Kensal Green church recreates World War Two crib as a tribute to peace this Christmas
- Credit: Archant
A Kensal Green vicar is planning a unique Christmas tribute to peace by recreating a crib used the year World War Two broke out.
St John’s the Evangelist Church is recreating the crib from photographs taken in 1939 before the building in Kilburn Lane was bombed in November 1940.
For the first time the Christmas tree will be placed outside with the crib placed inside.
“Christmas Day last year was the day we first heard our new bells and who would have imagined this awful year?” Fr David Ackerman, vicar, said. “And who would have imagined the sort of country we would become with a government telling us who can come into our homes on Christmas Day?
“People are not banned from visiting a crib, not yet at least” he added.
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“The church was bombed in November 1940 and one letter we have is from a mother whose letter to Fr Tipper, the then Vicar, says ‘my daughter asked me what happened to the crib’. It survived. Christmas 1940 would have been memorable as services took place as usual with most of the glass blown out and a hole in the roof”.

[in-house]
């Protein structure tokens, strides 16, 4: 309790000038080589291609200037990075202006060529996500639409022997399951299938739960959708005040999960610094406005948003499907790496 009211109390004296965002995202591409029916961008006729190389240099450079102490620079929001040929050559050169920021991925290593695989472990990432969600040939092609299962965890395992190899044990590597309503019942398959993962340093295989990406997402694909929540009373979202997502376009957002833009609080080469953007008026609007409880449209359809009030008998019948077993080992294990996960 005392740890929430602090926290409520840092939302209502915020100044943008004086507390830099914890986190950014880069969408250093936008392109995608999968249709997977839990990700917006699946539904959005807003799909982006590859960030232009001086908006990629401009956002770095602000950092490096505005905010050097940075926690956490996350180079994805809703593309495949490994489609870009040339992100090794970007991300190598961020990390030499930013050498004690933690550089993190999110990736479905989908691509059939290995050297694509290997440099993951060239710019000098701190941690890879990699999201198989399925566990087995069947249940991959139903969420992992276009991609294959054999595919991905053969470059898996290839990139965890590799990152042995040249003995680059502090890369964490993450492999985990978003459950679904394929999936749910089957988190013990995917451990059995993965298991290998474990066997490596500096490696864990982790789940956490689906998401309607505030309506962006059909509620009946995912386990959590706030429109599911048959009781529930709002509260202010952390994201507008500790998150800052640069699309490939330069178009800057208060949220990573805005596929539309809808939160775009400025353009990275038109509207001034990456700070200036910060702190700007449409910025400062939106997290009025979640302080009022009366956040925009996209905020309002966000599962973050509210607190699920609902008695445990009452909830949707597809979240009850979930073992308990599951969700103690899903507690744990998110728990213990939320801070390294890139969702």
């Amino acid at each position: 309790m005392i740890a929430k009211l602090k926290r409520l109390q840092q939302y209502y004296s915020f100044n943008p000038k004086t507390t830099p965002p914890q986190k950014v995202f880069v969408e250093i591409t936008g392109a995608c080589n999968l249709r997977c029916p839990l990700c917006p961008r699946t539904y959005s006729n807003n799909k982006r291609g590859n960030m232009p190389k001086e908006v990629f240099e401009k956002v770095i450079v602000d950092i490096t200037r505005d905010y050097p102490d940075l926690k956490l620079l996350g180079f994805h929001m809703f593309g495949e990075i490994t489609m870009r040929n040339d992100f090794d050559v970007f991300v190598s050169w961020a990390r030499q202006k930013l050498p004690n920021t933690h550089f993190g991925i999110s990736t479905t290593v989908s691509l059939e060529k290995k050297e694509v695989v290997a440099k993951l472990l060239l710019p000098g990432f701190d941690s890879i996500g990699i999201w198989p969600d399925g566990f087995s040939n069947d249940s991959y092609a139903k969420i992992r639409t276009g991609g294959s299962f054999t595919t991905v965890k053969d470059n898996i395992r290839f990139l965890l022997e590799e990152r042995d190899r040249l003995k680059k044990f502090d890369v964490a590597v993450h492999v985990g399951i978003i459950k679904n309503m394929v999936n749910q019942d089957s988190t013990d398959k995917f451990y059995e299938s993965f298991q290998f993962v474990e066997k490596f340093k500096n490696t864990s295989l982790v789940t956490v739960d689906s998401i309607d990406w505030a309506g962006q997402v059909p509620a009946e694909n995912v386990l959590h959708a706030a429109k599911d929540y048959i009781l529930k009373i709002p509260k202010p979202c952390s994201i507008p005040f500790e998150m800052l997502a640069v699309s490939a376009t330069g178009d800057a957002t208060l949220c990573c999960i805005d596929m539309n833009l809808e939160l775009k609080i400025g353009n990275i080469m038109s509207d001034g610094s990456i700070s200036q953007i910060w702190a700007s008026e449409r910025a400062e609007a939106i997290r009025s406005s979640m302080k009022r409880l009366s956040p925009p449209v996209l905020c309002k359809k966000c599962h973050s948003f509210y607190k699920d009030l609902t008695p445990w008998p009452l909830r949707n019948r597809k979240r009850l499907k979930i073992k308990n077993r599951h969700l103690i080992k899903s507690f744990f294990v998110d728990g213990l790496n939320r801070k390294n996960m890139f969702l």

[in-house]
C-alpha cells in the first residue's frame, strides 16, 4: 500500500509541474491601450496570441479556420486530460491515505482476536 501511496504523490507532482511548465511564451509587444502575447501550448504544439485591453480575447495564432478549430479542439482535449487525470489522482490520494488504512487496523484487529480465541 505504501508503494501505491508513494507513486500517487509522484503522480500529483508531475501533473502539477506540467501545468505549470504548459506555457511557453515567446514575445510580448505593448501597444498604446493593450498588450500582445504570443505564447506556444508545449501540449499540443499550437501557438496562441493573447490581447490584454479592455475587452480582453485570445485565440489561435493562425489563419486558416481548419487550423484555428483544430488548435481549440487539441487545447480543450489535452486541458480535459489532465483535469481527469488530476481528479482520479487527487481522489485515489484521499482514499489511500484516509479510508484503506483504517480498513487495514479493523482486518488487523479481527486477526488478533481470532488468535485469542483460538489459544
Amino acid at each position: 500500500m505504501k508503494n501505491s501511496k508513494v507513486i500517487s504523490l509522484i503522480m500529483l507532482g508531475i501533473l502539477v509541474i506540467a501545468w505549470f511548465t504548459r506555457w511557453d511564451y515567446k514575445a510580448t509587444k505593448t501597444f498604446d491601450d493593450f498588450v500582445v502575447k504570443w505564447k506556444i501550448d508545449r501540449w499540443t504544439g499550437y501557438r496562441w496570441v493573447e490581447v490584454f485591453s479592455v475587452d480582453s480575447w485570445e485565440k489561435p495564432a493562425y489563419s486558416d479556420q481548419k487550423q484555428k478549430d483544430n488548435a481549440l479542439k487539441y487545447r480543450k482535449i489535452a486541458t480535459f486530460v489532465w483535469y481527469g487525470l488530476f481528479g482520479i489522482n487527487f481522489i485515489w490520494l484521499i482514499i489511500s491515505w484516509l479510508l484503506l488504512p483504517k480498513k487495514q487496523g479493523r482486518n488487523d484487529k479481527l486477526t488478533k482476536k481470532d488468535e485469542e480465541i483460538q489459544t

The church recently raised more than £250 for the Royal British Legion and in August unveiled a tribute to the Windrush Generation with a commemorative sundial.
There will be “Gift of Faith” resources at the crib such as buying a parcel or a meal for vulnerable families with all proceeds going to support of Aid to the Church in Need.
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Fr Ackerman’s book, Nicolas and the Six Bells, written during lockdown to mark St John’s the Evangelist Church’s 175th anniversary, has raised more than £1,500 for the charity.
Fr David added: “I hope that visitors to the crib will reflect on those who contributed to the peace and freedoms we enjoy.”